Amid coronavirus outbreak, American Paediatricians return to old-school approach of house visit to treat young patients
London, May 1, 2020 (AltAfrica)–SEVENTEEN YEARS INTO practising medicine, Dr. Scott Goldstein says he’s recently been able to try a throwback method of care he’s always wanted to explore: the house call.
“When the whole coronavirus thing started and our visits went from 20 patients a day to three patients a day, we had to find some way of seeing these people, especially the babies who need their vaccines,” says Goldstein, a pediatrician who’s part of Northwestern Children’s Practice in Chicago.
Goldstein is part of a contingent of paediatricians across the United States and one of two providers at his practice who have turned to making house calls amid the COVID-19 pandemic. A primary goal: keep children’s vaccinations up to date despite a surge of in-office appointment cancellations by parents wary of the highly contagious coronavirus.
“Even though it’s recommended by the American Academy of Pediatrics that babies still come in and get the checkups, we can understand parents being hesitant to go to a doctor’s office, of all places,” Goldstein says.
With coronavirus cases escalating in the U.S., Goldstein says he made his first house call shortly after Illinois issued its stay-at-home order in March. He performs visits for 2-, 4- and 6-month-old infants, and says he receives about 10 to 20 requests for one each week.
Many parents fear bringing their children into an environment in which they could potentially be exposed to the virus or unknowingly infect others if they’re asymptomatic. But physicians warn that postponing vaccination appointments could lead to other dire consequences, such as outbreaks of vaccine-preventable diseases like measles, which saw a recent resurgence in the U.S. fueled by cases in Washington state and New York City.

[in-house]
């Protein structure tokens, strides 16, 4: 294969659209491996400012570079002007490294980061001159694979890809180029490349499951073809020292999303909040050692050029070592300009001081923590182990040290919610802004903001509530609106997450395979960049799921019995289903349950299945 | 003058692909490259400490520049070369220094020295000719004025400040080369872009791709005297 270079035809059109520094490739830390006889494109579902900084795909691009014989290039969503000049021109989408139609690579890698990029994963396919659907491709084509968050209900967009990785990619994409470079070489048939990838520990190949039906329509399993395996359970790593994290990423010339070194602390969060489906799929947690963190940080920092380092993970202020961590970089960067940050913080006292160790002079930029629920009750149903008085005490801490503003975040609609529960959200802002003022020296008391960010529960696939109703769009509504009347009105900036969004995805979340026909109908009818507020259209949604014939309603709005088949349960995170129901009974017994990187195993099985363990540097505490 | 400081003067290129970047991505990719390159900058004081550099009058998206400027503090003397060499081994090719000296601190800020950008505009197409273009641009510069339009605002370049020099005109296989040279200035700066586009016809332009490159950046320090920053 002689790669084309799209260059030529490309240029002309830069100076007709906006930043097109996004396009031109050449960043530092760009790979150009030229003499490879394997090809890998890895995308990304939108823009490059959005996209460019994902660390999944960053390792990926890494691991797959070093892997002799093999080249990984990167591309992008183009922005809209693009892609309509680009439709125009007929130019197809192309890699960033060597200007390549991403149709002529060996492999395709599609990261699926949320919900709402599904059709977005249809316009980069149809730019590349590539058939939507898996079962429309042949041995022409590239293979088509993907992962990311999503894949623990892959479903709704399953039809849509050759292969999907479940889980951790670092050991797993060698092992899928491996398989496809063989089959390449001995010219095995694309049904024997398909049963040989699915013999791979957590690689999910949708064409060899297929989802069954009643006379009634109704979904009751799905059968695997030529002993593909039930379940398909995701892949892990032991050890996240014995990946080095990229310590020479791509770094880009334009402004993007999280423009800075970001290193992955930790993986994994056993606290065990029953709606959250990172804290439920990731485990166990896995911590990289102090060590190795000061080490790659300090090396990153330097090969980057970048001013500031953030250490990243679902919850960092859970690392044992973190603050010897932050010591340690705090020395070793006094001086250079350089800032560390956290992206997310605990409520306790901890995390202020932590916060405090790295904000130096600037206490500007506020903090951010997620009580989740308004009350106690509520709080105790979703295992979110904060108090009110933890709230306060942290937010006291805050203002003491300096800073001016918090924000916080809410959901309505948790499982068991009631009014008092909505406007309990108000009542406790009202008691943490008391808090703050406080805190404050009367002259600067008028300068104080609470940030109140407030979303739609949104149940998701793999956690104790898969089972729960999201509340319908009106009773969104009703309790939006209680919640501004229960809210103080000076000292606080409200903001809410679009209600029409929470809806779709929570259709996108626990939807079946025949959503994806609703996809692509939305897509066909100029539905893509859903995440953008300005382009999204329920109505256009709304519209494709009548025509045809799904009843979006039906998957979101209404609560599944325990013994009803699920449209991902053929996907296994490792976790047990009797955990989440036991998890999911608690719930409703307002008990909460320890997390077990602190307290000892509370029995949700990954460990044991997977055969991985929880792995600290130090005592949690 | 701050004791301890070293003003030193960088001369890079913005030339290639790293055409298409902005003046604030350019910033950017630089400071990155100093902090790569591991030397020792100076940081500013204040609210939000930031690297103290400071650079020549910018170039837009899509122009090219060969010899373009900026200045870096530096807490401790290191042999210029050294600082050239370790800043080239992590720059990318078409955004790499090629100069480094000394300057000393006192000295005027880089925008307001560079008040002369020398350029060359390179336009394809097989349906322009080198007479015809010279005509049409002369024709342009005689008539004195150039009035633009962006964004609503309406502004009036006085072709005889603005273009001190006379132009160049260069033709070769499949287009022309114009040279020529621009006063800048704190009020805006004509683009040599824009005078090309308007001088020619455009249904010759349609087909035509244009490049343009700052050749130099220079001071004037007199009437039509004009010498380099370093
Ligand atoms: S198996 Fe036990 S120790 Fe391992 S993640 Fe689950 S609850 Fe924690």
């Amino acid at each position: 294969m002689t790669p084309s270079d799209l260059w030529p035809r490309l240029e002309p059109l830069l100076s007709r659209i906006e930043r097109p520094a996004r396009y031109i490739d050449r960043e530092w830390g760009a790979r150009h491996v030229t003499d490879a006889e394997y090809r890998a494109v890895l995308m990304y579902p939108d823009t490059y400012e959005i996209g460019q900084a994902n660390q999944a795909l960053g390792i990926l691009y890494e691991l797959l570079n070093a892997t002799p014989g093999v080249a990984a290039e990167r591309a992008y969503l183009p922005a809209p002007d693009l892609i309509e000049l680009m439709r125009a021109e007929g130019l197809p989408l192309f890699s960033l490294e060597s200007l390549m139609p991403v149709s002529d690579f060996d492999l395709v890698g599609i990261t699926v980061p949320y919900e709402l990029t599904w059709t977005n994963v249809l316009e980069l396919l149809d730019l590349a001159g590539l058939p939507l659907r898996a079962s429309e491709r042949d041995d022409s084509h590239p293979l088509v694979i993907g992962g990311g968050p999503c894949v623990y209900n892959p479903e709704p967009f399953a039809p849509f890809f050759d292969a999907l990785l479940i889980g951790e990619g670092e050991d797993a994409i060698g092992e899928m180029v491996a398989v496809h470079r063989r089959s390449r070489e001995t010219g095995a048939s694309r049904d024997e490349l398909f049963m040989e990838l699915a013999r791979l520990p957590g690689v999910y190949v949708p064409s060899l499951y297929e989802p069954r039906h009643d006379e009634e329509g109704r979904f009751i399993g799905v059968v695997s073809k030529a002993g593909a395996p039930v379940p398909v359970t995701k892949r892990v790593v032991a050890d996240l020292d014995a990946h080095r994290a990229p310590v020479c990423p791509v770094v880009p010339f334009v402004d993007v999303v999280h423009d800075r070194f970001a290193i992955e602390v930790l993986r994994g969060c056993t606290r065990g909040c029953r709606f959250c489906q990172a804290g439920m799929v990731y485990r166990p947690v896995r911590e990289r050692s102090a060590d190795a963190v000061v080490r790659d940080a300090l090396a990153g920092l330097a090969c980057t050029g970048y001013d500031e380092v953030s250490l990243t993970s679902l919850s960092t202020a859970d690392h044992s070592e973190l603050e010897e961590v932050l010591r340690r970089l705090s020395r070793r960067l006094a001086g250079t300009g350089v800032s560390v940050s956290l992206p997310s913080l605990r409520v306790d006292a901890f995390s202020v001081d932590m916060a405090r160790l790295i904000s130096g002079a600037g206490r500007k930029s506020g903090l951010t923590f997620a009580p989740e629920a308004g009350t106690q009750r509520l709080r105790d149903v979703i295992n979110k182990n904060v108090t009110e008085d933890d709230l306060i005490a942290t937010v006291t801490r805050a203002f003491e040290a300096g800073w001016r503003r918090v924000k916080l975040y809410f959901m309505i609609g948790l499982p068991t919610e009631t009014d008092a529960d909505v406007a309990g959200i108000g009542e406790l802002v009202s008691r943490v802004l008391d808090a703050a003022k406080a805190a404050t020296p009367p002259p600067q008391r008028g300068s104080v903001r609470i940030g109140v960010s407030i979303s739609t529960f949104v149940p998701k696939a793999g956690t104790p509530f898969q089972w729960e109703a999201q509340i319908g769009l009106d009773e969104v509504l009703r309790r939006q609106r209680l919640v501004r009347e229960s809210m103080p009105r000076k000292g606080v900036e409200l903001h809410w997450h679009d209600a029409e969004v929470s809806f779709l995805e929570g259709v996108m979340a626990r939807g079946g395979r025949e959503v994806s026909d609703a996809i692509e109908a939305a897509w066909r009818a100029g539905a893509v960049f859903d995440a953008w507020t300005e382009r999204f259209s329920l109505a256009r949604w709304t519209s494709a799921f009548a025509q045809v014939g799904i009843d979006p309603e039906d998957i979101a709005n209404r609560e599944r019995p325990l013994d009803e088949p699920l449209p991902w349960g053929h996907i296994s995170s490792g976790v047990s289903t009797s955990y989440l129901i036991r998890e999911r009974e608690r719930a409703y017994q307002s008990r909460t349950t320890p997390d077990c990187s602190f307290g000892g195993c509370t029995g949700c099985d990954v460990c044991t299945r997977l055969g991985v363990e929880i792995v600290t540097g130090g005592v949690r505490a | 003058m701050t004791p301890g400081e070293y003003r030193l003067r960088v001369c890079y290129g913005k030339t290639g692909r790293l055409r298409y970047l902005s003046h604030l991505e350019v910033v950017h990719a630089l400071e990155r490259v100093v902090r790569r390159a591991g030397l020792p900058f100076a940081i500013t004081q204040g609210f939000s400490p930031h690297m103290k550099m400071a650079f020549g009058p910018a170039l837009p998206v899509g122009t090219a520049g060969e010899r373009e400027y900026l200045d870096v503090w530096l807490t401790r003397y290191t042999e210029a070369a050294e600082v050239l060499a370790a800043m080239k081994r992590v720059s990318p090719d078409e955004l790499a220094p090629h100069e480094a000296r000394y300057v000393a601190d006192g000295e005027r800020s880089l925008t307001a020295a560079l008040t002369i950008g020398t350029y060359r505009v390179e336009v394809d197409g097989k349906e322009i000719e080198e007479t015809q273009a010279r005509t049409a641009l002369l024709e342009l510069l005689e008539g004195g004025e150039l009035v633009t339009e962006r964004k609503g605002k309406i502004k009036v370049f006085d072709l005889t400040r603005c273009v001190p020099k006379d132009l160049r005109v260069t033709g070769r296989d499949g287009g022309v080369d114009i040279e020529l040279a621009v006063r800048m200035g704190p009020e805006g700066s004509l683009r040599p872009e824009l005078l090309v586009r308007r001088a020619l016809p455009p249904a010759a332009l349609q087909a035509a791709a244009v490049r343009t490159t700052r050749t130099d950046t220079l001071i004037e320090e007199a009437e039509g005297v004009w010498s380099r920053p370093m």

Such an outbreak now could exacerbate the stresses already felt by communities working to reemerge from coronavirus lockdowns. Yet in a letter earlier this month to Health and Human Services Secretary Alex Azar, Sara Goza, president of the AAP, and Mark Wietecha, president and CEO of the Children’s Hospital Association, noted that “pediatric practice managers are reporting seeing only 20-30% of their normal case loads due to the pandemic,” resulting in them “reducing staff hours, halting vaccine orders, and cutting their own salaries to cover fixed costs.”
“Pediatricians must be able to continue to vaccinate children to prevent an outbreak of another infectious disease such as measles at the same time COVID-19 is threatening the lives of families,” the letter said.
Data already indicates a drop in protective vaccinations: According to The New York Times, a recent nationwide analysis of vaccine information from 1,000 pediatricians found that measles, mumps and rubella vaccinations had dropped by 50% during the week of April 5 compared with the week of Feb. 16, while diphtheria and whooping cough shots were down by 42% and HPV vaccines plunged by 73%.
While many pediatricians are continuing to provide in-office appointments – taking precautions such as opening up a separate entrance, dividing offices to see well and sick kids in separate spaces and having patients stay in their cars rather than in waiting rooms to minimize interaction – some have pivoted to incorporate home visits into their routines so fear of contagion won’t trump overall public health and safety.